Portraits of Wildflowers

Perspectives on Nature Photography

New Zealand: two plants to ward off scurvy

with 12 comments

On the grounds surrounding the museum in Russell on February 10th I found various cultivated native plants, along with little signs that identified some of them. The one shown above is Apium prostratum subsp. prostratum var. filiforme (yikes!), known in Māori as tutae koau and in English as shore celery and New Zealand celery. The one shown below is Lepidium oleraceum, called nau in Māori and Cooks [sic] scurvy grass in English. British sailors ate both of them to ward off scurvy, as the last link and another explain in more detail; in fact those plants were the first two ever gathered for food by Europeans in New Zealand.

© 2017 Steven Schwartzman

Written by Steve Schwartzman

April 23, 2017 at 4:56 AM

12 Responses

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  1. I’m left wondering if that celery smells like celery. It certainly looks like it – or even flat-leaved parsley. We get a Danish Scurvy grass on our coast here. Never tried to eat it though


    April 23, 2017 at 5:29 AM

    • I missed my chance to sniff or nibble those two New Zealand plants. In Texas we have a member of the family called prairie parsley, and I did munch a leaf once to see how it tastes. Not very good, I’m afraid. Now it’s your turn to try some Danish scurvy grass and report back to us.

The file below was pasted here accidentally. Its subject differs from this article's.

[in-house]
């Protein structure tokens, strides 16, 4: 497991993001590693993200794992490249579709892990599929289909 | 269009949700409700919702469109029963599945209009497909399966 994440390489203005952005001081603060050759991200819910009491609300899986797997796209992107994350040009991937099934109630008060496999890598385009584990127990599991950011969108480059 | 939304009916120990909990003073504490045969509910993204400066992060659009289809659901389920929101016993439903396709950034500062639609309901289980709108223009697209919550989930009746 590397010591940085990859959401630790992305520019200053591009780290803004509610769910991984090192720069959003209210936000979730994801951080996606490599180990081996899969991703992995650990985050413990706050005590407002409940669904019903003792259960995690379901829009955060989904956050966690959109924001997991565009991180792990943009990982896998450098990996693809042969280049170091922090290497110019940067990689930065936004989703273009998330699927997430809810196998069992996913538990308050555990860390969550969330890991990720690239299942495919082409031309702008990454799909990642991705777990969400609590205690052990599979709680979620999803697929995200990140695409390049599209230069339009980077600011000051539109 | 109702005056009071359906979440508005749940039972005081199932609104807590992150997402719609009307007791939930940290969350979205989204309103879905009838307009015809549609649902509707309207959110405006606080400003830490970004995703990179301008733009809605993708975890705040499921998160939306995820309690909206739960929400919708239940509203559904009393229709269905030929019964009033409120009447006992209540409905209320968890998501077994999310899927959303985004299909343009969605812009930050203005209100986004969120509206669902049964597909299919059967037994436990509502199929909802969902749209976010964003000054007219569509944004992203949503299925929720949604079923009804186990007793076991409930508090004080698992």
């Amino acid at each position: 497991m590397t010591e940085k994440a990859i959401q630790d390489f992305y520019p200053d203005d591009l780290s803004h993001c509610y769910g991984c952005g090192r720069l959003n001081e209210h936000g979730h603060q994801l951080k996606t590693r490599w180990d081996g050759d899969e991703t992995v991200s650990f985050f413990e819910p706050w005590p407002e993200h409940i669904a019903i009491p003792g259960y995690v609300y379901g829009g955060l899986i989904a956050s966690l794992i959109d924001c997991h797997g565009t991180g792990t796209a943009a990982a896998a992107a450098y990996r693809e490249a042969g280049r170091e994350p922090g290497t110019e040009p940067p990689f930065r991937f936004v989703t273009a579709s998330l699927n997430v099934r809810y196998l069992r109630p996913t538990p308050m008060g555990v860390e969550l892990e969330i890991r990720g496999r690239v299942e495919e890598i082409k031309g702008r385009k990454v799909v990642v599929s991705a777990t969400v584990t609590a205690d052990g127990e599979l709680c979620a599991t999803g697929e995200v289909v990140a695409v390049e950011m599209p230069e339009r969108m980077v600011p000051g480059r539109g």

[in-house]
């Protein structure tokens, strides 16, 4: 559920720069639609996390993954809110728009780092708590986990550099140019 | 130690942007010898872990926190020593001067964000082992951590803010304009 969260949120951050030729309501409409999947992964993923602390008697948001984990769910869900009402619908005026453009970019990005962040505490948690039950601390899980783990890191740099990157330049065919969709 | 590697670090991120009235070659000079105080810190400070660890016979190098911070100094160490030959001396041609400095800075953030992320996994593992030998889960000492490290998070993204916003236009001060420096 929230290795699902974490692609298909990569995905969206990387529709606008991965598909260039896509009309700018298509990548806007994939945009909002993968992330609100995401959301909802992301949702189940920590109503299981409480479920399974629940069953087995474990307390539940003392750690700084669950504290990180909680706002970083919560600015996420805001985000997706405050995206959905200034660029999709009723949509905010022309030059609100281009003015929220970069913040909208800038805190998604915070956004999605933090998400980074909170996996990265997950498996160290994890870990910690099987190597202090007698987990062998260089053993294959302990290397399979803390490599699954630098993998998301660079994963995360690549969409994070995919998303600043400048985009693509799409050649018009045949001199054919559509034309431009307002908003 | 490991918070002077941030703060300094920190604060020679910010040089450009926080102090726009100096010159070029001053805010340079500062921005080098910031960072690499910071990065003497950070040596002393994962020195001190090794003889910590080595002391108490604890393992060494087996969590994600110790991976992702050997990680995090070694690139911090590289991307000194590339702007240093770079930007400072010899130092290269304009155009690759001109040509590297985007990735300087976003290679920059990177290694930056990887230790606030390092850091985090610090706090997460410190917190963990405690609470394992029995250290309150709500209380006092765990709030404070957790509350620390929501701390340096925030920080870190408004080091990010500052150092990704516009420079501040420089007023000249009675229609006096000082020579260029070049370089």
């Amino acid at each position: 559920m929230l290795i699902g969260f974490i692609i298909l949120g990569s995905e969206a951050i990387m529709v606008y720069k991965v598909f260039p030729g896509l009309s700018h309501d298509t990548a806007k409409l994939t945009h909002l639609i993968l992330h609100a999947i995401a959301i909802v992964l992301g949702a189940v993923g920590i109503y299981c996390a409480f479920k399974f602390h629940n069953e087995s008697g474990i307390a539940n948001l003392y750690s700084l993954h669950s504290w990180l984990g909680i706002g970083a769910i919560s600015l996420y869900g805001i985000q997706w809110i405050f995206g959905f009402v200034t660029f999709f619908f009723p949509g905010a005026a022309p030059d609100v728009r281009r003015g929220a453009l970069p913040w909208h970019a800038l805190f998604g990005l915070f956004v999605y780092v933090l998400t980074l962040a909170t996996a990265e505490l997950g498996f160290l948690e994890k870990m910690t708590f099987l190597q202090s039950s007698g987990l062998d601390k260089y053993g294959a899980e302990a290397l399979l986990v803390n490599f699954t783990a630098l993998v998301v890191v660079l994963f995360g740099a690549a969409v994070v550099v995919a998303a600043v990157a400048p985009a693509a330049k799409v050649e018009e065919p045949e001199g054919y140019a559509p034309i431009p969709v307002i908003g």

Steve Schwartzman

      April 23, 2017 at 7:34 AM

  2. Here in Illinois we have several look-alike plants, some of them deadly.


    April 23, 2017 at 10:03 AM

  3. I saw the title and immediately thought, ‘purslane!’


    the blossoms remind me of water hemlock, but yes, it definitely looks like celery!

  4. I took one look at the leaves of the shore celery and thought, “Those resemble prairie parsley leaves.” I discovered that both plants are in the same family, the Apiaceae, and then saw your confirming comment. (Make that “comments” — I just saw your mention of the family name.) The prairie parsley is running amok just now, and I’ve been watching the development of the leaves, to see if they keep the shape of the initial leaves I saw on the burned prairie, and they certainly do.

    I’d rather ward off scurvy with citrus, but these plants would do if oranges and lemons weren’t around.


    April 25, 2017 at 9:23 PM

    • I haven’t heard of any native citrus in New Zealand, so I expect the early British sailors were only too happy to find these vitamin-C-supplying plants from the celery family, whatever they might have tasted like.

      I’m glad to hear the prairie parsley in Texas is having a good season. The flower clusters and resulting seeds should give you plenty of chances for pictures.

      Steve Schwartzman

      April 25, 2017 at 10:46 PM

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